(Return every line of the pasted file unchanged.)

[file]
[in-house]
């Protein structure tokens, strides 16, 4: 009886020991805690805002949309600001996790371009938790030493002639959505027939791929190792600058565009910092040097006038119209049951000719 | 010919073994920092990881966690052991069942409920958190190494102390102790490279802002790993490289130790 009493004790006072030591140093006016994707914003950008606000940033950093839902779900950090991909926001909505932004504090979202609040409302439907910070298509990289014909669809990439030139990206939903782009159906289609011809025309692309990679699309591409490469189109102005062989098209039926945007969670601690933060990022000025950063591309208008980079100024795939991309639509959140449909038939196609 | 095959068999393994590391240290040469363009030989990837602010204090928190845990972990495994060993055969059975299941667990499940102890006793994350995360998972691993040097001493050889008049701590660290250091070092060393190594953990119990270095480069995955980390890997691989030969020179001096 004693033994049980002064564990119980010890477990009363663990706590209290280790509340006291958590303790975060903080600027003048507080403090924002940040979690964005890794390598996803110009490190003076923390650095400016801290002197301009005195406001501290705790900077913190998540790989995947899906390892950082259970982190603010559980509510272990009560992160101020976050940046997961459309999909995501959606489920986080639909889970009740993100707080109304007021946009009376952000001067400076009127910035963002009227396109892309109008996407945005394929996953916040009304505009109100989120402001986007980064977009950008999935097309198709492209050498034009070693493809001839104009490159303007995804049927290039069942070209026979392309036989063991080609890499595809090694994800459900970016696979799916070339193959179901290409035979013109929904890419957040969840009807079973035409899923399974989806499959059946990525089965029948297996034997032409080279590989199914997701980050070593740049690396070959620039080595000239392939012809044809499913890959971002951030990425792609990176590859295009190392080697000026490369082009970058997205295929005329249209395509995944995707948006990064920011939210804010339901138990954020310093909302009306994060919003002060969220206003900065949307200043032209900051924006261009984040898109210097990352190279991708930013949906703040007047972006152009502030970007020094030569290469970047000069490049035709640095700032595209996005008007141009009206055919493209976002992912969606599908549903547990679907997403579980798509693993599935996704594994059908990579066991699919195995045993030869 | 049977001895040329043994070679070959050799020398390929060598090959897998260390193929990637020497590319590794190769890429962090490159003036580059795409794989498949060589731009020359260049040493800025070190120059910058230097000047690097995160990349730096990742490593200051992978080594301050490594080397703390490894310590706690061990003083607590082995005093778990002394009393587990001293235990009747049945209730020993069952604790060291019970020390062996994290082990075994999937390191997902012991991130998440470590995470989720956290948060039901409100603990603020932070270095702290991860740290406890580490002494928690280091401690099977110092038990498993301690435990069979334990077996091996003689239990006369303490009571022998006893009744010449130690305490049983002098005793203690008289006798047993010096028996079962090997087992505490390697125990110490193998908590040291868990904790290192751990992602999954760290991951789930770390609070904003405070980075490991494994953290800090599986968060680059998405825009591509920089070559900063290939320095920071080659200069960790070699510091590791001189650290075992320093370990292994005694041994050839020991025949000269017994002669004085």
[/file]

[in-house]
């Protein structure tokens, strides 16, 4: 009886020991805690805002949309600001996790371009938790030493002639959505027939791929190792600058565009910092040097006038119209049951000719 | 010919073994920092990881966690052991069942409920958190190494102390102790490279802002790993490289130790 009493004790006072030591140093006016994707914003950008606000940033950093839902779900950090991909926001909505932004504090979202609040409302439907910070298509990289014909669809990439030139990206939903782009159906289609011809025309692309990679699309591409490469189109102005062989098209039926945007969670601690933060990022000025950063591309208008980079100024795939991309639509959140449909038939196609 | 095959068999393994590391240290040469363009030989990837602010204090928190845990972990495994060993055969059975299941667990499940102890006793994350995360998972691993040097001493050889008049701590660290250091070092060393190594953990119990270095480069995955980390890997691989030969020179001096 004693033994049980002064564990119980010890477990009363663990706590209290280790509340006291958590303790975060903080600027003048507080403090924002940040979690964005890794390598996803110009490190003076923390650095400016801290002197301009005195406001501290705790900077913190998540790989995947899906390892950082259970982190603010559980509510272990009560992160101020976050940046997961459309999909995501959606489920986080639909889970009740993100707080109304007021946009009376952000001067400076009127910035963002009227396109892309109008996407945005394929996953916040009304505009109100989120402001986007980064977009950008999935097309198709492209050498034009070693493809001839104009490159303007995804049927290039069942070209026979392309036989063991080609890499595809090694994800459900970016696979799916070339193959179901290409035979013109929904890419957040969840009807079973035409899923399974989806499959059946990525089965029948297996034997032409080279590989199914997701980050070593740049690396070959620039080595000239392939012809044809499913890959971002951030990425792609990176590859295009190392080697000026490369082009970058997205295929005329249209395509995944995707948006990064920011939210804010339901138990954020310093909302009306994060919003002060969220206003900065949307200043032209900051924006261009984040898109210097990352190279991708930013949906703040007047972006152009502030970007020094030569290469970047000069490049035709640095700032595209996005008007141009009206055919493209976002992912969606599908549903547990679907997403579980798509693993599935996704594994059908990579066991699919195995045993030869 | 049977001895040329043994070679070959050799020398390929060598090959897998260390193929990637020497590319590794190769890429962090490159003036580059795409794989498949060589731009020359260049040493800025070190120059910058230097000047690097995160990349730096990742490593200051992978080594301050490594080397703390490894310590706690061990003083607590082995005093778990002394009393587990001293235990009747049945209730020993069952604790060291019970020390062996994290082990075994999937390191997902012991991130998440470590995470989720956290948060039901409100603990603020932070270095702290991860740290406890580490002494928690280091401690099977110092038990498993301690435990069979334990077996091996003689239990006369303490009571022998006893009744010449130690305490049983002098005793203690008289006798047993010096028996079962090997087992505490390697125990110490193998908590040291868990904790290192751990992602999954760290991951789930770390609070904003405070980075490991494994953290800090599986968060680059998405825009591509920089070559900063290939320095920071080659200069960790070699510091590791001189650290075992320093370990292994005694041994050839020991025949000269017994002669004085």